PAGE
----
All Things Considered, It’s a Bad Deal, But Only Israel Thinks So

Last night, NPR’s All Things Considered ran a report by Eleanor Beardsley about the eagerness of European businesses to get back into Iran after the lifting of sanctions.  Such a story could and should have been reported without passing judgment on the merits of the agreement itself.

Instead, over a minute of the report is devoted to explaining that the deal is uncontroversial in France, that this is because it’s a strong deal, Iran “can’t even think about making a bomb for 15 years,” and that France deserves credit for helping to make it so.  These assertions by the French Foreign Minister are simply accepted at face value.  In fact, the assertions about the strength of the deal are demonstrably false; and so, therefore, and the claims that France extracted any worthwhile concessions from Iran during the negotiations.   Left implied, but unasked, is the conclusion that if the agreement is solid because of French-demanded concessions, it have been weak and unverifiable had the US been left to negotiate on its own.

But the next quote is even worse, from Thierry Coville of the French Institute for International and Strategic Affairs:

Most of the newspapers consider it a good agreement, and it’s good for peace.  But, let’s say you have some experts which are taking the Israeli line, criticizing Obama, but it’s a minority.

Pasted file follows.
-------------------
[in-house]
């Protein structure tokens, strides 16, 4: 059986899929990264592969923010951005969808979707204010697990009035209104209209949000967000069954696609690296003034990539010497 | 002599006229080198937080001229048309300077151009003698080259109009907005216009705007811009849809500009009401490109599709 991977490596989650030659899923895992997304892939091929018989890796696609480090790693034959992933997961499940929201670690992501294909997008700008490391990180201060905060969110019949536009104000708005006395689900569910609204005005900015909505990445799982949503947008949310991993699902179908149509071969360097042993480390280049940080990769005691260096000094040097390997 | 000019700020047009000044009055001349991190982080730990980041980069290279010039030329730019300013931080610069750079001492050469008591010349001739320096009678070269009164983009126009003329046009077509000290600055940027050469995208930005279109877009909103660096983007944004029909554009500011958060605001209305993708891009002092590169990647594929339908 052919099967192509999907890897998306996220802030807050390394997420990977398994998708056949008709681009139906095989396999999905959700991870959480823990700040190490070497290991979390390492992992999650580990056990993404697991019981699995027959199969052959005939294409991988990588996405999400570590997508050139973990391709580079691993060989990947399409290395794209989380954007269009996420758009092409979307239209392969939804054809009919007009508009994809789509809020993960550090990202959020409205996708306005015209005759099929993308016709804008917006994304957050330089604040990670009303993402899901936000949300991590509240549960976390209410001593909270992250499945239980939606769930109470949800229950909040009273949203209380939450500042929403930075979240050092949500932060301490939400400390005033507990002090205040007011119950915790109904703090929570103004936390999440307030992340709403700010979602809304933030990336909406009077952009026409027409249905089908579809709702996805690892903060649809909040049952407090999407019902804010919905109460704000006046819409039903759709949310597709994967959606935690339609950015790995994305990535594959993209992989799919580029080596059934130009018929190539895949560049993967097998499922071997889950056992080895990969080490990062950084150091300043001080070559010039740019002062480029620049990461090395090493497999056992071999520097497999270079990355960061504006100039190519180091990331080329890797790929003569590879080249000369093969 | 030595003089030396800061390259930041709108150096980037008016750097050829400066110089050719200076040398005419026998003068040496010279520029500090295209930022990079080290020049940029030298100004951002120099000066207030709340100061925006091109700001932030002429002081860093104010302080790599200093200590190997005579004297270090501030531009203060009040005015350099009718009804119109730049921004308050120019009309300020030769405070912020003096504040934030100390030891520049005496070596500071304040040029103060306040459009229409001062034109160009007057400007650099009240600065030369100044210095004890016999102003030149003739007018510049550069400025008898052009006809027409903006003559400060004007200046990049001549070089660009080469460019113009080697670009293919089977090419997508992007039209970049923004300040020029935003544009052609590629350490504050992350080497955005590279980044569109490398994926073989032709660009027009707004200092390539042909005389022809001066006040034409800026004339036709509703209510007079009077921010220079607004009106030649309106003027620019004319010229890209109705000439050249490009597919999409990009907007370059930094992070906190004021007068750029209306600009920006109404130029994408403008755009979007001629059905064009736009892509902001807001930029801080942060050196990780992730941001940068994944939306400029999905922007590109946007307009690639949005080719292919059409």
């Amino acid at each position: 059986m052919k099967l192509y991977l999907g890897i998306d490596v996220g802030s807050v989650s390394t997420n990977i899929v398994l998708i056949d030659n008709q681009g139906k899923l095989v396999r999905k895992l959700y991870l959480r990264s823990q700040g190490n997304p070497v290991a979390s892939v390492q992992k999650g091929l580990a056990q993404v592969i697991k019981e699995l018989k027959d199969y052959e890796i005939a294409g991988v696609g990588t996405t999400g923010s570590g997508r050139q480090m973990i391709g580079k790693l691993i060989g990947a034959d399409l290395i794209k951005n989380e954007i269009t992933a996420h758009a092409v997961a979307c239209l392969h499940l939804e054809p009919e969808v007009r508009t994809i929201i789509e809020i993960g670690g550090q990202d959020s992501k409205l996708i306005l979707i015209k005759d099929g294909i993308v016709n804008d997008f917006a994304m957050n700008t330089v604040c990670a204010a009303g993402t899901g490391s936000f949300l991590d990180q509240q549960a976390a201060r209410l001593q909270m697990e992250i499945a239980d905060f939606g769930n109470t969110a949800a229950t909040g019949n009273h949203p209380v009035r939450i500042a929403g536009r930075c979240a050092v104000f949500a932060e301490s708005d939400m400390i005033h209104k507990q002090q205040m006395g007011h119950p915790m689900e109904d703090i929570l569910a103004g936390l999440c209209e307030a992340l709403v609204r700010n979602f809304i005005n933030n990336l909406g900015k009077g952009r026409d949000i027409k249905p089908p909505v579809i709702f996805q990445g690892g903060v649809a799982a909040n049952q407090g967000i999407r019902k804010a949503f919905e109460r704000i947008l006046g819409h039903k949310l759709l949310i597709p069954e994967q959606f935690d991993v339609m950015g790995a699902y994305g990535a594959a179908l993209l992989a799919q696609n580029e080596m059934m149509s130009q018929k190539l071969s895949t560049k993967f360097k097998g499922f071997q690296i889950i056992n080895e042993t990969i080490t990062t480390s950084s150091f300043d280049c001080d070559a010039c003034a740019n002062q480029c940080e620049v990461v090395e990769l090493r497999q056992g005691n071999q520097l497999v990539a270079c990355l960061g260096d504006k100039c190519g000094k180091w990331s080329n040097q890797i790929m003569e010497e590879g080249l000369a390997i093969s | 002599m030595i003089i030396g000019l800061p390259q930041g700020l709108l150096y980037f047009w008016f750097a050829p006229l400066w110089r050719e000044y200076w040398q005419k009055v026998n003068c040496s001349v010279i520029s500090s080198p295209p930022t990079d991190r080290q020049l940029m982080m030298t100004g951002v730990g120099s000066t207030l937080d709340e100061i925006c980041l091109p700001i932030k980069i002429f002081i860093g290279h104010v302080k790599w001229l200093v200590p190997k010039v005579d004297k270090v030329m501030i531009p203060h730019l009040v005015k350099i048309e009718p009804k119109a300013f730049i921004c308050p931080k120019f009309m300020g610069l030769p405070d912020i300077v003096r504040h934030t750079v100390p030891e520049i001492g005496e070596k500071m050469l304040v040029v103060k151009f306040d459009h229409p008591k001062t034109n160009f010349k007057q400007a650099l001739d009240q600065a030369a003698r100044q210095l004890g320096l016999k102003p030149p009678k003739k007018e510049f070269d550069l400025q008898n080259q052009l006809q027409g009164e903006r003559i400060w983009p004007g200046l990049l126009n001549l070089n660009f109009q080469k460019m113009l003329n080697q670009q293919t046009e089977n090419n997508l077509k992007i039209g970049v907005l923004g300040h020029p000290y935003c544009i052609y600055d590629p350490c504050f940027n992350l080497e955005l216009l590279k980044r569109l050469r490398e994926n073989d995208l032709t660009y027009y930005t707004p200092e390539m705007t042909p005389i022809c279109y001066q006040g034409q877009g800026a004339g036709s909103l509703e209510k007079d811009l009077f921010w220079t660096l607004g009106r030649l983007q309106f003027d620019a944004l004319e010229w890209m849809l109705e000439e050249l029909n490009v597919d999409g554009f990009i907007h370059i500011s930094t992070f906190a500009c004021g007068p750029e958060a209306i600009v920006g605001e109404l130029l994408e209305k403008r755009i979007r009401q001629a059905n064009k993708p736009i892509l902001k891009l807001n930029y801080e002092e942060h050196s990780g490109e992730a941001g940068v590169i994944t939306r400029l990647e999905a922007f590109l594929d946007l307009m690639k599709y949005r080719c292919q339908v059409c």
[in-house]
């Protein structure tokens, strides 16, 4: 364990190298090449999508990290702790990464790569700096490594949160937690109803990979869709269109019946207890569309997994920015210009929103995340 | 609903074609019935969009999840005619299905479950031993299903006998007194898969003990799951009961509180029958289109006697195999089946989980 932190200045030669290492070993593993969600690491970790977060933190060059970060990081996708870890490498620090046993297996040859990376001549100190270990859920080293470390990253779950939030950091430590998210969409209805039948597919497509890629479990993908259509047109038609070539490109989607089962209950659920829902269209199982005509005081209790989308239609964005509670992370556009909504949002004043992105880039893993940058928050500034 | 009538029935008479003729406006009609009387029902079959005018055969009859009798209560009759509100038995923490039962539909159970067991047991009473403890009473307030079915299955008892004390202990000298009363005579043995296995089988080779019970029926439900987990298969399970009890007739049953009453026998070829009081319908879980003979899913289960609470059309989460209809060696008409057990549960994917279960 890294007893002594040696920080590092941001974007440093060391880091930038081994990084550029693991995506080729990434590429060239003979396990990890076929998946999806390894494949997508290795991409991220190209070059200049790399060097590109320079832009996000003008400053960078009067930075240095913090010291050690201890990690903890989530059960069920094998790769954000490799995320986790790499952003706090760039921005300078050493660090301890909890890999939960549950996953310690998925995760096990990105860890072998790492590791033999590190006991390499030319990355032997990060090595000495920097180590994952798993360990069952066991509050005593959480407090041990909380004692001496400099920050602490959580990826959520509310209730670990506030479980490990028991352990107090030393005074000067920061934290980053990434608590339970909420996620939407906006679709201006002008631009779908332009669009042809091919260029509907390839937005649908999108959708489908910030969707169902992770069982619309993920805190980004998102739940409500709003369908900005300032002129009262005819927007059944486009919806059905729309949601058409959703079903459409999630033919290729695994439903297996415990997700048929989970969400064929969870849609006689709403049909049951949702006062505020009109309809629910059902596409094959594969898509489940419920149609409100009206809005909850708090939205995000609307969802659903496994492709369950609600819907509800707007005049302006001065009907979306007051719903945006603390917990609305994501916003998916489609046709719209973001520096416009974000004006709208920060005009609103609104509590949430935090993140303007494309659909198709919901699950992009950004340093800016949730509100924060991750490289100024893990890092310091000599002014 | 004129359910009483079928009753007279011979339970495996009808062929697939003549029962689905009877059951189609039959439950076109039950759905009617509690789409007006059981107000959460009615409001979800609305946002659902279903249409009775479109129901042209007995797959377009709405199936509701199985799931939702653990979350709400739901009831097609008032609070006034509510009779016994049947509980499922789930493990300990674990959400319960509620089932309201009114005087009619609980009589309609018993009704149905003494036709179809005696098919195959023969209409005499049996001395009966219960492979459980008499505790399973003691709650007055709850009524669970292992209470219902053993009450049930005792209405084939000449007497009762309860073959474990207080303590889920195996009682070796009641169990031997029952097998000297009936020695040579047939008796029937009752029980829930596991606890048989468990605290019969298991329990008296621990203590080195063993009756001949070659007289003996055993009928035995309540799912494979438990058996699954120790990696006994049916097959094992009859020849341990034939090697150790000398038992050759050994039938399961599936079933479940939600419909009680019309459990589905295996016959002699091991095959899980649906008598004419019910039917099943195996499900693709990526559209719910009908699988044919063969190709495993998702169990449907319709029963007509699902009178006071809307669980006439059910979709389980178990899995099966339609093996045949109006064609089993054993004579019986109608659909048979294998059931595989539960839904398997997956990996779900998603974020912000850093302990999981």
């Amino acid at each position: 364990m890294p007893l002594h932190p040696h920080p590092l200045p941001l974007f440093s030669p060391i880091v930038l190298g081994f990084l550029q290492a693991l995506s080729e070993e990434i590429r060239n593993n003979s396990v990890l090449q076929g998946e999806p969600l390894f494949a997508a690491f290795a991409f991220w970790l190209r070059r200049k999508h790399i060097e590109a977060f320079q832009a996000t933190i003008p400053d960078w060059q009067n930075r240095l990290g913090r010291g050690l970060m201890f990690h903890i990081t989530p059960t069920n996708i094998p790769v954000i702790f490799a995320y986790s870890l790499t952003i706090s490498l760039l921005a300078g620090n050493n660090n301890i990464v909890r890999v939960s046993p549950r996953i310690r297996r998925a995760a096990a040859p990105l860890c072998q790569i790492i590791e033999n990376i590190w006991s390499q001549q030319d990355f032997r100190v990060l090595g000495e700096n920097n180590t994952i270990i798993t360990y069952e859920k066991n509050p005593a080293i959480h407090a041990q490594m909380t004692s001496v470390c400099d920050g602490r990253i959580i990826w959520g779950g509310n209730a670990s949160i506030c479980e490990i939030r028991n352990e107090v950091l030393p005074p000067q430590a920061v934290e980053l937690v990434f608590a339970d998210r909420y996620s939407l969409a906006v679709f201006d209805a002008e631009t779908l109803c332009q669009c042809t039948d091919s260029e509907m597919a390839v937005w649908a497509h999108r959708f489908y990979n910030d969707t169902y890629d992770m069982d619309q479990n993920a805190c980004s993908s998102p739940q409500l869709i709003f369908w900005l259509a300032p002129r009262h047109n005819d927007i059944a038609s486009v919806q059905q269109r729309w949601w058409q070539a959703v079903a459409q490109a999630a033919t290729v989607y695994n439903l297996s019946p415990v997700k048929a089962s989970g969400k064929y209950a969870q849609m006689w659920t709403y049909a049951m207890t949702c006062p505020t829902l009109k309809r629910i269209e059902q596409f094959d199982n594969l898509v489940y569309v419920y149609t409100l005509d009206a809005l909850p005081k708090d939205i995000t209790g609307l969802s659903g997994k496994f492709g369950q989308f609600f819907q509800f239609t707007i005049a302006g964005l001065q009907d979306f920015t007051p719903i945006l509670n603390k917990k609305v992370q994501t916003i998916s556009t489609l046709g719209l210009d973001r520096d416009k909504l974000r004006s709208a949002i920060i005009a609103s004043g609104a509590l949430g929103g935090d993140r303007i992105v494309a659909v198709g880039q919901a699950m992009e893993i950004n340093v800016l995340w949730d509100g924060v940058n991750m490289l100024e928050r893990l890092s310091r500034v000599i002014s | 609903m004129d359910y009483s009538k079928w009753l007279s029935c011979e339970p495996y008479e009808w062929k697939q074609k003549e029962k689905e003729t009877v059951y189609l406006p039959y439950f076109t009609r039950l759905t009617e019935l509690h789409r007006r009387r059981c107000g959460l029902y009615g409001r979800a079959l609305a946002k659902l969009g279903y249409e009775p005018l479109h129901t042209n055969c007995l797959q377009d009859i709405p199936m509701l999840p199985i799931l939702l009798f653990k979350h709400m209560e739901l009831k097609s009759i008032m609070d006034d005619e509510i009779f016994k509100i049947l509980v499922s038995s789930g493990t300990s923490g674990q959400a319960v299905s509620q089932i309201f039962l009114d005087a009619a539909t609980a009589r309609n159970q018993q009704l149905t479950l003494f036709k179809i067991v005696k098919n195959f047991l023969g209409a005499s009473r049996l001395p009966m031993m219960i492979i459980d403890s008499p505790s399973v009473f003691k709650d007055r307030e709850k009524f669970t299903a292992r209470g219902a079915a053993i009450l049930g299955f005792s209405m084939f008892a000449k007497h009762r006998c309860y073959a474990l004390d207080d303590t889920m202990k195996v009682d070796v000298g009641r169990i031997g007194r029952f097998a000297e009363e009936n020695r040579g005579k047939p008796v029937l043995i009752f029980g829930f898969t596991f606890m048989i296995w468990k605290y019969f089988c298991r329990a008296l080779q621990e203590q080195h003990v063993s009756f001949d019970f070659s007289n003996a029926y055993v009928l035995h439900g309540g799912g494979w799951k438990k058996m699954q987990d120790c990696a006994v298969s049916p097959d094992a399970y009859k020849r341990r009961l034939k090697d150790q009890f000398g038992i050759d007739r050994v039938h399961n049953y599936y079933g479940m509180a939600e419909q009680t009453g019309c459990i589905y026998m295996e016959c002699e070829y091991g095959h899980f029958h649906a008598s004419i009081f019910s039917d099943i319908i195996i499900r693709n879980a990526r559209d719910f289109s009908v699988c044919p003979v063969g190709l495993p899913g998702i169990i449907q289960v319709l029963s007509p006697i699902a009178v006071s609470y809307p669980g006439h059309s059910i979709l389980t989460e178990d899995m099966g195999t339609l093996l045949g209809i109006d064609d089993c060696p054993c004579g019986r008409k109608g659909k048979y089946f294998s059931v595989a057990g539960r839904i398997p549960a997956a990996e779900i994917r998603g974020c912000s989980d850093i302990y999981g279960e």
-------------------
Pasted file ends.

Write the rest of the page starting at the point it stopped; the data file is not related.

Coville, whose focus of studies is Iran’s economics, politics, and the historical interplay between the two, ghettoizes criticism of the deal into Israeli criticism of Obama.  There’s no valid debate, no valid critique, and indeed, even though it was the French who allegedly gave the agreement its teeth, the criticism is of Obama.

Beardsley let this characterization go without objection.

Let’s review Beardsley’s options.  She could have asked for another quote that didn’t take the discussion off into anti-Bibi Land.  She could have continued the discussion with Coville until she got such a quote.  She could have talked to another expert.  She could have not used a quote at all, since she reads the French press and knows perfectly well what they’re saying about the deal.  She could have not devoted 25% of her report to selling the deal to us in the first place.

Instead, she did none of those things, and let the words of an allegedly independent authority indict criticism of the deal as emanating from Jerusalem.

It would appear, then, that the editorial position of NPR is the same as that of Obama: opposition to the deal will come only from Israel and her lobbyists.

Your tax dollars at work.

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